For those looking for more alpine climbing bliss we will stick around for another day and tackle the East Buttress of Mt. Whitney. This route strings together ten 5th class pitches on a direct column with sections of sustained 5.7 moves. It meets up with the East Face at the final 3rd class scrambling leading to the summit.
Rock climbing Mt. Whitney: The “Pee Wee” Pitch
One highlight on the East Buttress is climbing past the “Pee Wee”; a large protruding overhung block of granite.
SMI leads climbs to Mt. Whitney throughout the year. Each route has its own unique experience from an ascent of the Mountaineers Route in winter/spring or summer/fall to a rock climb. Read more about our Mt. Whitney programs here.
A trip deep into the Sierra to climb Devils Crag #1 and Wheel Mountain
Climbing Devils Crag #1 involves ascending a knife edged 4th class ridge. The rock is loose and the route is wildly exposed in places. Devils Crags are a grouping of 12 summits along a fractured ridgeline tucked deep in Sequoia/Kings Canyon National Park. Devils Crag #1 is the most sought after because it is not only the highest at 12405’/3782m but it is also included on the Sierra Club’s Sierra Peaks Section Peak List. This list consists of 247 peaks in the Sierra divided into 24 geographical zones. Devils Crag is considered by many to be the most difficult peak on this list. In spite of this however, “sought after” is still a relative term. Devils Crag #1 sees very few ascents. Between September 2016 and this climb the mountain had only seen 6 ascents and nobody climbed it in 2017 or 2019.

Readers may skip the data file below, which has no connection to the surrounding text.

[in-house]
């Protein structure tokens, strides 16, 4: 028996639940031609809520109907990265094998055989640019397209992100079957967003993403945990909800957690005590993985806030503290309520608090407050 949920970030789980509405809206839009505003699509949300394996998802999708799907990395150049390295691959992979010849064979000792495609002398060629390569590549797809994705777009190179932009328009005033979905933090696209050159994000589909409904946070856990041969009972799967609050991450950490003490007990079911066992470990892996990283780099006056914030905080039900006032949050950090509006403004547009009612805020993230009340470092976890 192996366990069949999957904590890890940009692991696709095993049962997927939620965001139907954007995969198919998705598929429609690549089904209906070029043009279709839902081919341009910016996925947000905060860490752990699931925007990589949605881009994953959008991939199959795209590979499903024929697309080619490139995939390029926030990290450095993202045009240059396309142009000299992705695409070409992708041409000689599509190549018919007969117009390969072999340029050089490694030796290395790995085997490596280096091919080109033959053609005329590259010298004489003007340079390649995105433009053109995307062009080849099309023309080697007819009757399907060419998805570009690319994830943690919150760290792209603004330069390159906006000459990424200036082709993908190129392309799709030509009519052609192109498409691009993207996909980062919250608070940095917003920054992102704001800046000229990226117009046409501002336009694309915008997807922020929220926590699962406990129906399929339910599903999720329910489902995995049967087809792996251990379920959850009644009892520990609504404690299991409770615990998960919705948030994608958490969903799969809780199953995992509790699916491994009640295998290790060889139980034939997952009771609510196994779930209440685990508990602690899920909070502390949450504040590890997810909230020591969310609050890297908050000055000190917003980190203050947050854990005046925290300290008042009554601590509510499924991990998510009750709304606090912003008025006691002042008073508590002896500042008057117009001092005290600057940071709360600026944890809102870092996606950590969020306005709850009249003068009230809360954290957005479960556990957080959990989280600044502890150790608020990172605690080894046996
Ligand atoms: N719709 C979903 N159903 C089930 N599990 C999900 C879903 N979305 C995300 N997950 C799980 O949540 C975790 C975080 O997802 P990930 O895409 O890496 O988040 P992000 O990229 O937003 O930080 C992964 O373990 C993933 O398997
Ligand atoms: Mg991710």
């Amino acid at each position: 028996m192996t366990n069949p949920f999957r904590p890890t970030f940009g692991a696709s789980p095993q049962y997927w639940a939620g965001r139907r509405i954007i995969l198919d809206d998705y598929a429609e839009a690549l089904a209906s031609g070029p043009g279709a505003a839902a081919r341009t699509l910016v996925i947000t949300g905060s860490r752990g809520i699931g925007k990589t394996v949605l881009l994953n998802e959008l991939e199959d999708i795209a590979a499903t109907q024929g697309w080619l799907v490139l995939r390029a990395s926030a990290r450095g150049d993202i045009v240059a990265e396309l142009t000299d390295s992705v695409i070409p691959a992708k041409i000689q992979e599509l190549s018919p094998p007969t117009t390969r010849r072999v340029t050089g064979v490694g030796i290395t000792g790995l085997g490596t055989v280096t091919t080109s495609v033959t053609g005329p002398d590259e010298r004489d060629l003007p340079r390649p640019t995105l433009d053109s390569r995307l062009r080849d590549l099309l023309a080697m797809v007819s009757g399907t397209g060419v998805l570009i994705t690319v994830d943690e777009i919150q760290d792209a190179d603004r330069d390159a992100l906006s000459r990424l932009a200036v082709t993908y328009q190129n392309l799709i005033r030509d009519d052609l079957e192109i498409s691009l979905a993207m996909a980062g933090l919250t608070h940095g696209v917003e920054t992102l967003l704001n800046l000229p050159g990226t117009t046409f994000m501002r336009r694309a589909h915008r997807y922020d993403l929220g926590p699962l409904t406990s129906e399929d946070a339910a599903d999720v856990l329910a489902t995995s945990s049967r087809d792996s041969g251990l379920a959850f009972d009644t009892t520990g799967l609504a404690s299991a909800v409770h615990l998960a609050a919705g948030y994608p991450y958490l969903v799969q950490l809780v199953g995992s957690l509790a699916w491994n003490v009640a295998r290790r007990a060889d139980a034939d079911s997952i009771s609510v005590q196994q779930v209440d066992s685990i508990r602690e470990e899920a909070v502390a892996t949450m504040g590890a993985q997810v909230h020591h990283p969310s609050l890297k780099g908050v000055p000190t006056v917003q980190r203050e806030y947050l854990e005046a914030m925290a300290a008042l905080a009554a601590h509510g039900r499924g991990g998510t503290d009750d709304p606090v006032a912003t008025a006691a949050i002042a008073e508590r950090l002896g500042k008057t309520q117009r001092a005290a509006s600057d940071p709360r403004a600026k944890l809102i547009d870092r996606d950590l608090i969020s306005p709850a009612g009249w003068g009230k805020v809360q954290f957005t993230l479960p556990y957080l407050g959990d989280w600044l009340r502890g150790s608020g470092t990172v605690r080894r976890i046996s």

Day 1: The Approach Day
Getting to Devils Crag is a long but beautiful hike. Starting at the South Lake Trailhead the approach beings with a 6 mile stretch over Bishop Pass (11973’/3649m), then 6.5 miles down to LeConte Canyon where it intersects with the John Muir Trail (8860’/2700m). Hiking south for another 2.6 miles leads to Grouse Meadow. It is here that the approach leaves the well traveled trail and immediately crosses the Middle Fork of the Kings River (8250’/2515m). After crossing the river and Grouse Meadow the unmarked route ascends a steep and unpleasant slope that is loose in places to 10000’/3048m. It then traverses across a long talus field that eventually intersects with Rambaud Creek. At 10400’/3170m a couple unnamed lakes are reached that offer decent camping options. All told it measured out to be 16.71 miles covered in just over 13 hours.
Day 2: Getting to Devils Crag #1
Climbing Devils Crag #1 is usually done via the Northwest Arête. This 4th class ridge consists of complex terrain that requires careful thought and efficient rope work to maintain safety while making decent time. A headlamp start was indicated to maximize daylight because we anticipated a full day. A long talus slope led to Raumbaud Pass (11575’/3528m) in between Devils Crag and Wheel Mountain. After close to 3 hours of walking the team arrived at the start of the Northwest Arête.
Everybody geared up so we were prepared for the exposed terrain ahead. In addition to exposure another challenge on Devils Crag is loose rock. This poses difficulties assuring that hand and foot placements are solid, in making solid anchors for protection, and dislodging rocks that can be a hazard to parties below.